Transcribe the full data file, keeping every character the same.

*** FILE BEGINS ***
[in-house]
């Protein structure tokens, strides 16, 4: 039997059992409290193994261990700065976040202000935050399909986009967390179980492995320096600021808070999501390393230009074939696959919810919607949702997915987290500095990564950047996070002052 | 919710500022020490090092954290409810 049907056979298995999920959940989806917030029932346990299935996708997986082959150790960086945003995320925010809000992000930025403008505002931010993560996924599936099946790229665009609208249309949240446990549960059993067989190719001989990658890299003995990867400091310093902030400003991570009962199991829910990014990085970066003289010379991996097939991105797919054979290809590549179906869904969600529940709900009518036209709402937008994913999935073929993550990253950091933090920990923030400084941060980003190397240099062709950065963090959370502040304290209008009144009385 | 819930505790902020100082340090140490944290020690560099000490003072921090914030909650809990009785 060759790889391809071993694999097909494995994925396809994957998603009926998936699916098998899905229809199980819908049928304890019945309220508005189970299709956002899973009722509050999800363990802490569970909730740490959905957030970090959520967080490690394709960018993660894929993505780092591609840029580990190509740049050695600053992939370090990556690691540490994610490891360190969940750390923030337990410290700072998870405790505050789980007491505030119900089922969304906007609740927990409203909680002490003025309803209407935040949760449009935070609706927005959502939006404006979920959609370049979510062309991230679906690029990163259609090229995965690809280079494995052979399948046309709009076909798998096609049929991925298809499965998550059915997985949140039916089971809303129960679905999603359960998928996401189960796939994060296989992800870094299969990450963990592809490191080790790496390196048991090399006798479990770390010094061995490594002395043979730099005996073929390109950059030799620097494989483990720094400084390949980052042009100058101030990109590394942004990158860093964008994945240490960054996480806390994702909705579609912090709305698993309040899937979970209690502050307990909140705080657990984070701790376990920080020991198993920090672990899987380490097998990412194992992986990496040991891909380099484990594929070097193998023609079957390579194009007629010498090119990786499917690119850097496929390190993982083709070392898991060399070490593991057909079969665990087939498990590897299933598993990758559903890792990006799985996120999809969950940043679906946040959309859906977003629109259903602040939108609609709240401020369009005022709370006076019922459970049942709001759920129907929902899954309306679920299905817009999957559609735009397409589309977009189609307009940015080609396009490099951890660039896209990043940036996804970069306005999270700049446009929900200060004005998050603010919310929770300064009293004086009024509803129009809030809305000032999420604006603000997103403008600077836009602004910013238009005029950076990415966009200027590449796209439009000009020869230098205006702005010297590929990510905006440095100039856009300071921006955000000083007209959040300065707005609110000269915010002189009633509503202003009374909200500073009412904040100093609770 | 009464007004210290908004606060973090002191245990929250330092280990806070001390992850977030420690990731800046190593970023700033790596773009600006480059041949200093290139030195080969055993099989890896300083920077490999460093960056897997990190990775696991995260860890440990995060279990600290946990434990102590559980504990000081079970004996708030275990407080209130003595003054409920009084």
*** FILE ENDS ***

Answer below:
[in-house]
């Protein structure tokens, strides 16, 4: 039997059992409290193994261990700065976040202000935050399909986009967390179980492995320096600021808070999501390393230009074939696959919810919607949702997915987290500095990564950047996070002052 | 919710500022020490090092954290409810 049907056979298995999920959940989806917030029932346990299935996708997986082959150790960086945003995320925010809000992000930025403008505002931010993560996924599936099946790229665009609208249309949240446990549960059993067989190719001989990658890299003995990867400091310093902030400003991570009962199991829910990014990085970066003289010379991996097939991105797919054979290809590549179906869904969600529940709900009518036209709402937008994913999935073929993550990253950091933090920990923030400084941060980003190397240099062709950065963090959370502040304290209008009144009385 | 819930505790902020100082340090140490944290020690560099000490003072921090914030909650809990009785 060759790889391809071993694999097909494995994925396809994957998603009926998936699916098998899905229809199980819908049928304890019945309220508005189970299709956002899973009722509050999800363990802490569970909730740490959905957030970090959520967080490690394709960018993660894929993505780092591609840029580990190509740049050695600053992939370090990556690691540490994610490891360190969940750390923030337990410290700072998870405790505050789980007491505030119900089922969304906007609740927990409203909680002490003025309803209407935040949760449009935070609706927005959502939006404006979920959609370049979510062309991230679906690029990163259609090229995965690809280079494995052979399948046309709009076909798998096609049929991925298809499965998550059915997985949140039916089971809303129960679905999603359960998928996401189960796939994060296989992800870094299969990450963990592809490191080790790496390196048991090399006798479990770390010094061995490594002395043979730099005996073929390109950059030799620097494989483990720094400084390949980052042009100058101030990109590394942004990158860093964008994945240490960054996480806390994702909705579609912090709305698993309040899937979970209690502050307990909140705080657990984070701790376990920080020991198993920090672990899987380490097998990412194992992986990496040991891909380099484990594929070097193998023609079957390579194009007629010498090119990786499917690119850097496929390190993982083709070392898991060399070490593991057909079969665990087939498990590897299933598993990758559903890792990006799985996120999809969950940043679906946040959309859906977003629109259903602040939108609609709240401020369009005022709370006076019922459970049942709001759920129907929902899954309306679920299905817009999957559609735009397409589309977009189609307009940015080609396009490099951890660039896209990043940036996804970069306005999270700049446009929900200060004005998050603010919310929770300064009293004086009024509803129009809030809305000032999420604006603000997103403008600077836009602004910013238009005029950076990415966009200027590449796209439009000009020869230098205006702005010297590929990510905006440095100039856009300071921006955000000083007209959040300065707005609110000269915010002189009633509503202003009374909200500073009412904040100093609770 | 009464007004210290908004606060973090002191245990929250330092280990806070001390992850977030420690990731800046190593970023700033790596773009600006480059041949200093290139030195080969055993099989890896300083920077490999460093960056897997990190990775696991995260860890440990995060279990600290946990434990102590559980504990000081079970004996708030275990407080209130003595003054409920009084």